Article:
Thinking ahead about extra care housing

The purpose of this research is to investigate what would encourage/discourage people when considering independent living options for themselves or for loved ones. We asked a number of questions about environment, amenities and support that will help
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Key findings

•A desirable space in a safe, familiar location

•A community which is open, but allows privacy

• Well connected place, with access to activities such as sports.

•Renting and buying are both popular options

•The most popular services would ensure homes are well maintained, are safe and secure and support independence

•Information should be clear, it should be available in both physical and online formats

• Various council departments should be informing people alongside advice groups and charities and ‘trusted individuals’ such as community group leaders

• Advertising would support knowledge base.

•People want to feel a sense of inclusion and belonging in the place they live

•This place needs to be in a safe area, which is accessible and affordable

•Involving residents through committees and with regular engagement and discussion is essential

Reflections

  • People were generally happy to chat about the subject but found it difficult to imagine themselves in a situation where they would move out of their current homes and into a housing scheme. The mind-set about independent or supported living is very much, ‘you move when you can’t manage in your own home’. We met some very independent people 80+ whilst out and about and they mostly felt they still managed well in their own homes. 
  • The terms extra care and independent living didn’t really mean anything to anyone. Researchers tried a variety of different terms including ‘retirement living’ (which was difficult for many people to imagine) and ‘last time home’ / ‘last time move’. We had some good conversations about the (fluid) retirement age and what age would be suitable for people to start thinking about moving into a housing scheme. There was stronger knowledge and understanding of sheltered housing options. 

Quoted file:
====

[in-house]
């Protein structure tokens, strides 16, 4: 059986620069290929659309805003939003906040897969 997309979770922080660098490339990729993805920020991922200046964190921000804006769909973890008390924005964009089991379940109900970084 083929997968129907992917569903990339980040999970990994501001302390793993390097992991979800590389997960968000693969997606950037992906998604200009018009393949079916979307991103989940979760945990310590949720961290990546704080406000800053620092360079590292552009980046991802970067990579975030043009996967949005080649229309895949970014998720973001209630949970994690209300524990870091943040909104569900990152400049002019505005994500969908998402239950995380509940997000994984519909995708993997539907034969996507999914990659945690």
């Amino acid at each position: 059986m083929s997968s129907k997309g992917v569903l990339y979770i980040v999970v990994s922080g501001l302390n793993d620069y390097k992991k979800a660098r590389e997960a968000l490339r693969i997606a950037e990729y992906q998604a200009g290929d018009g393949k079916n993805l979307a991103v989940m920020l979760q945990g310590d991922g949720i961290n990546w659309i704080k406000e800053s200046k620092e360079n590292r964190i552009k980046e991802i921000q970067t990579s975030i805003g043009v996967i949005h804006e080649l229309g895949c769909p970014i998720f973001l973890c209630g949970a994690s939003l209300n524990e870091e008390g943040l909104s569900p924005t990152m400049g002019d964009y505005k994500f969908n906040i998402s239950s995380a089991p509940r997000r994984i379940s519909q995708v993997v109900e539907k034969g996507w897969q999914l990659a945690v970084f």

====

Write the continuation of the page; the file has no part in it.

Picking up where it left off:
• Younger people often found it easier to project the questions onto the situation of an older friends or relatives People who had friends or relatives in supported housing couldn’t really think beyond the set up they had experienced, similarly people living in sheltered accommodation found it difficult to imagine anything else. It was quite tricky to move the conversation onto the principles of independent living and what that could be like. 
  • People were concerned with the tenure question particularly about the impact of different tenures on their savings and the kinds of neighbours they ended up with. 
  • Those in more affluent areas with good community support were not very keen on the idea of moving into a scheme, they worried for their independence. 
  • People often commented they didn’t want to live with only old people.

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Thinking ahead about independent living - September 2018

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